1. What is the legal framework governing bribery in Australia?
The legal framework governing bribery in Australia exists at both a federal (national) level, and at the level of each of Australia’s six states and two territories.
Australia’s federal bribery laws generally deal with bribery connected with public officials, whereas its state and territory laws apply to both bribery of public officials, and private or commercial bribery. These laws exist at statute and in common law.
At the federal level, the key piece of legislation is the Criminal Code Act 1995 (Cth) (Criminal Code). The Criminal Code contains provisions relating to, among other things, the bribery of foreign public officials and the bribery of Commonwealth public officials.
At a state and territory level, legislative provisions relating to bribery are generally located within each jurisdiction’s criminal statutes. The relevant provisions of those statutes include: s 249B of the Crimes Act 1900 (NSW), s 176 of the Crimes Act 1958 (Vic), s 150 and s 249 of the Criminal Law Consolidation Act 1935 (SA), s 442B-442BA of the Criminal Code Act 1899 (QLD), s 529-530 of the Criminal Code (WA), s 266 of the Criminal Code Act 1924 (TAS), s 356-357 of the Criminal Code 2002 (ACT) and s 236 of the Criminal Code Act 1983 (NT).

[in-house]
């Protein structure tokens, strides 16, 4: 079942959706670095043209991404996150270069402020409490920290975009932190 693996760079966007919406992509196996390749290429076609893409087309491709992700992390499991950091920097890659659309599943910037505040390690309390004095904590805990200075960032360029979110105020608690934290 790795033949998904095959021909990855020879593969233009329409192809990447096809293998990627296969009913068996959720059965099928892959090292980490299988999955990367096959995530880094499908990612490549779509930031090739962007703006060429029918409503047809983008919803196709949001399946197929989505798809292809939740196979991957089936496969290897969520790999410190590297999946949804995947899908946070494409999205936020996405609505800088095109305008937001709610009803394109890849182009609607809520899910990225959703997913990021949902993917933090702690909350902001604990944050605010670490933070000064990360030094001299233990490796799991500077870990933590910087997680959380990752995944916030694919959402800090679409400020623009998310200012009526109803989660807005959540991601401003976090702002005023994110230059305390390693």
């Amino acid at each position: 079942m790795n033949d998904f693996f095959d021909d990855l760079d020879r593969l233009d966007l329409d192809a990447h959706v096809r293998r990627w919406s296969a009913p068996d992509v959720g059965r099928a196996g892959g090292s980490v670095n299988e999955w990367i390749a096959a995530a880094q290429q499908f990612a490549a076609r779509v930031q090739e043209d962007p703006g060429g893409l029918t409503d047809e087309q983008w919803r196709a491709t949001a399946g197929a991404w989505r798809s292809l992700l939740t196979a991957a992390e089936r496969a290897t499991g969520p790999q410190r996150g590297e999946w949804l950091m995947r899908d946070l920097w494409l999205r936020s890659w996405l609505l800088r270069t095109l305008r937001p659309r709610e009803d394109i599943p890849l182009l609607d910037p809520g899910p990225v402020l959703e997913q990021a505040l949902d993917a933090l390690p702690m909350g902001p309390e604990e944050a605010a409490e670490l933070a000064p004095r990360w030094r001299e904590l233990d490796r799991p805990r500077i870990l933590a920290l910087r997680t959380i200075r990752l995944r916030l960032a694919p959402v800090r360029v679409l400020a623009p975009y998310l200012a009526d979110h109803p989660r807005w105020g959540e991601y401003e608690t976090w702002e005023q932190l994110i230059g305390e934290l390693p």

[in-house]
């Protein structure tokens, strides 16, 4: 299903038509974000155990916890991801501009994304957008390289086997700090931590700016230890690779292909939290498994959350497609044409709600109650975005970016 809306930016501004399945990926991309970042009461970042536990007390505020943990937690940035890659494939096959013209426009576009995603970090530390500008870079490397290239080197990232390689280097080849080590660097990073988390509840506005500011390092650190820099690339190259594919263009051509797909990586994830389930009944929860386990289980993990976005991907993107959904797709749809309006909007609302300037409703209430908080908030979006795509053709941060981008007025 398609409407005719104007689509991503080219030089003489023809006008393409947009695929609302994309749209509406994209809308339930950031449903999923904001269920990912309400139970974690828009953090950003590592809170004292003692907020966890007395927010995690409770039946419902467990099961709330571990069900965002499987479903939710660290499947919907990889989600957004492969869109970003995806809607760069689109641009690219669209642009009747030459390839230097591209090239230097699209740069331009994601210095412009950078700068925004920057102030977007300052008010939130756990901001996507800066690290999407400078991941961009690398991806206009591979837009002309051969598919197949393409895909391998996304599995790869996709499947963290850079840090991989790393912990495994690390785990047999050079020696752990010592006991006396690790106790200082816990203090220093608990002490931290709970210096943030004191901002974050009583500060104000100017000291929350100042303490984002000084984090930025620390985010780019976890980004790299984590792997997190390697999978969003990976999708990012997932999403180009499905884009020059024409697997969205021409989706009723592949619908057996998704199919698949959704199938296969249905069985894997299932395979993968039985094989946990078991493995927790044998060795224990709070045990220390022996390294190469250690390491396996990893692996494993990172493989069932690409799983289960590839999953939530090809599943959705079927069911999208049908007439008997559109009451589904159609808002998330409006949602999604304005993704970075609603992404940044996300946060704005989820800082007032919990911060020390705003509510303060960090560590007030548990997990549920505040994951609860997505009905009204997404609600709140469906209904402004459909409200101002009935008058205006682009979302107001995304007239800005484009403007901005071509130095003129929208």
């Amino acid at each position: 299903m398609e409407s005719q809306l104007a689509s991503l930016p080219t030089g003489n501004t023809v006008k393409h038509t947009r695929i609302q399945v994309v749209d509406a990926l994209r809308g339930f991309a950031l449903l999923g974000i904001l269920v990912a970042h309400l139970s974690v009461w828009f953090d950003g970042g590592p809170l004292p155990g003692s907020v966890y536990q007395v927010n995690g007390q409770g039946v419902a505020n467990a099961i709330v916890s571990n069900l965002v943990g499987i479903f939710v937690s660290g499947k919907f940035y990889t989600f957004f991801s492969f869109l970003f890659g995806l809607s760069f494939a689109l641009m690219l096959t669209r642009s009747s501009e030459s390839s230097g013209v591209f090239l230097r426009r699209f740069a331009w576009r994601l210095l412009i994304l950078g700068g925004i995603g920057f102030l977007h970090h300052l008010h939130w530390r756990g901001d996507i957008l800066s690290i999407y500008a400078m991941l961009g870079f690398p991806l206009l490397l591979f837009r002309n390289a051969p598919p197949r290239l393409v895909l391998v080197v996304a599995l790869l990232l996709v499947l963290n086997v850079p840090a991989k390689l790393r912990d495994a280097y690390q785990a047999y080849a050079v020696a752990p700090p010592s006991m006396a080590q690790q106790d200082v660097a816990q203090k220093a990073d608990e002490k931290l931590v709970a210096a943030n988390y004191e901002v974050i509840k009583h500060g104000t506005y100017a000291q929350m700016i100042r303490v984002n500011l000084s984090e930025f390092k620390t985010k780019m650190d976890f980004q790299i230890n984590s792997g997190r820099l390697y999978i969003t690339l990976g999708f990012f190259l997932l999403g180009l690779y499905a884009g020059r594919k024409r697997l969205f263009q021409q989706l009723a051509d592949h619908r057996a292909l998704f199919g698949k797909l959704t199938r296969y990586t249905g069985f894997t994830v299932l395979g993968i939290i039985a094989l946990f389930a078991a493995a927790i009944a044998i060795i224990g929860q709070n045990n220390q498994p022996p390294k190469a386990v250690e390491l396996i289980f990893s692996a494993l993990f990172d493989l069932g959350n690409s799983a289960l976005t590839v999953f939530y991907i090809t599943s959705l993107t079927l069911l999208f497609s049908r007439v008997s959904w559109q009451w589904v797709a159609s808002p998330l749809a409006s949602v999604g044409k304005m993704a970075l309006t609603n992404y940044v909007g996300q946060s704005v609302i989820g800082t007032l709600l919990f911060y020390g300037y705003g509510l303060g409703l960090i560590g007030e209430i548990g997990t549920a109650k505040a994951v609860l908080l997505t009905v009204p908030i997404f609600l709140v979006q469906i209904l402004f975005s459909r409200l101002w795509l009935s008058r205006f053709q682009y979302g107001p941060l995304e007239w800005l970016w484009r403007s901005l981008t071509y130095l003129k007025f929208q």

In this chapter we focus primarily on the federal legal framework.
2. What constitutes a bribe?
Generally speaking, a bribe occurs where a person provides a benefit (meaning any form of advantage) to another person where that benefit is not legitimately due or is provided in dishonest circumstances, in order to influence that second person to do or not do something in respect of their official role or in respect of their business affairs.
The specific definition applicable varies by jurisdiction. Regard should be given to specific legislation mentioned above.
3. What are the principal offenses under this legal framework?
At a federal level:
- bribing a foreign public official (division 70.2 of the Criminal Code);
- bribery of a Commonwealth public official (division 141.1 of the Criminal Code). There are also related offenses of corrupting benefits given to, or received by, a Commonwealth public official (division 142.1 of the Criminal Code) and abuse of public office (division 142.2 of the Criminal Code);